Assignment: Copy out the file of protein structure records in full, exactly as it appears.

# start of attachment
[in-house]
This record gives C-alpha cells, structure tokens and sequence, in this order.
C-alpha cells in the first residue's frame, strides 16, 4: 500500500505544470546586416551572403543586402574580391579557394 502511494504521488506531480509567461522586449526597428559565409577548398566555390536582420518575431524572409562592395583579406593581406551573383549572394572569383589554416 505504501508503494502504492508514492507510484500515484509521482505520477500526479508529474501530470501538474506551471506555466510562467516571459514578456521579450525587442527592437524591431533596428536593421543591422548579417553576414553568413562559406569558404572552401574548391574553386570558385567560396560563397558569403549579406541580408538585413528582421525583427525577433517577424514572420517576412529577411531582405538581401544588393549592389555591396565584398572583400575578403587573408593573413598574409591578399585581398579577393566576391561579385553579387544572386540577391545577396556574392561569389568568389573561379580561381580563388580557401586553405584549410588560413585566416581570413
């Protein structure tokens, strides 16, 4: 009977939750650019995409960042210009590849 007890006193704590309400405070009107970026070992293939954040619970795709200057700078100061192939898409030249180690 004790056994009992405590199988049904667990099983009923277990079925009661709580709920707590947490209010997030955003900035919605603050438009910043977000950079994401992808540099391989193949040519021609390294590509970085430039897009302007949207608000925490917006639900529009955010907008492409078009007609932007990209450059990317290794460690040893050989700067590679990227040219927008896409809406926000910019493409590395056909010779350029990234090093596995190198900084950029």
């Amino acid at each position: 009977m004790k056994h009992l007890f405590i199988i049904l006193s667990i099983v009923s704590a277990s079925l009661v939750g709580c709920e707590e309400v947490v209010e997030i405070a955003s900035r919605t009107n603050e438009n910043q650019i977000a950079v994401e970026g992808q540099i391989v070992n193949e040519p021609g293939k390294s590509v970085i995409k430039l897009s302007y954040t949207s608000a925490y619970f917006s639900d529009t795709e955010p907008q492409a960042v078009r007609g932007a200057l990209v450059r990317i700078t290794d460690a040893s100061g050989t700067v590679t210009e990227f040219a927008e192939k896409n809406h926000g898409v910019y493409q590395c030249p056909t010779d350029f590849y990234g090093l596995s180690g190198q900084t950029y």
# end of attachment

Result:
[in-house]
This record gives C-alpha cells, structure tokens and sequence, in this order.
C-alpha cells in the first residue's frame, strides 16, 4: 500500500505544470546586416551572403543586402574580391579557394 502511494504521488506531480509567461522586449526597428559565409577548398566555390536582420518575431524572409562592395583579406593581406551573383549572394572569383589554416 505504501508503494502504492508514492507510484500515484509521482505520477500526479508529474501530470501538474506551471506555466510562467516571459514578456521579450525587442527592437524591431533596428536593421543591422548579417553576414553568413562559406569558404572552401574548391574553386570558385567560396560563397558569403549579406541580408538585413528582421525583427525577433517577424514572420517576412529577411531582405538581401544588393549592389555591396565584398572583400575578403587573408593573413598574409591578399585581398579577393566576391561579385553579387544572386540577391545577396556574392561569389568568389573561379580561381580563388580557401586553405584549410588560413585566416581570413
């Protein structure tokens, strides 16, 4: 009977939750650019995409960042210009590849 007890006193704590309400405070009107970026070992293939954040619970795709200057700078100061192939898409030249180690 004790056994009992405590199988049904667990099983009923277990079925009661709580709920707590947490209010997030955003900035919605603050438009910043977000950079994401992808540099391989193949040519021609390294590509970085430039897009302007949207608000925490917006639900529009955010907008492409078009007609932007990209450059990317290794460690040893050989700067590679990227040219927008896409809406926000910019493409590395056909010779350029990234090093596995190198900084950029």
């Amino acid at each position: 009977m004790k056994h009992l007890f405590i199988i049904l006193s667990i099983v009923s704590a277990s079925l009661v939750g709580c709920e707590e309400v947490v209010e997030i405070a955003s900035r919605t009107n603050e438009n910043q650019i977000a950079v994401e970026g992808q540099i391989v070992n193949e040519p021609g293939k390294s590509v970085i995409k430039l897009s302007y954040t949207s608000a925490y619970f917006s639900d529009t795709e955010p907008q492409a960042v078009r007609g932007a200057l990209v450059r990317i700078t290794d460690a040893s100061g050989t700067v590679t210009e990227f040219a927008e192939k896409n809406h926000g898409v910019y493409q590395c030249p056909t010779d350029f590849y990234g090093l596995s180690g190198q900084t950029y």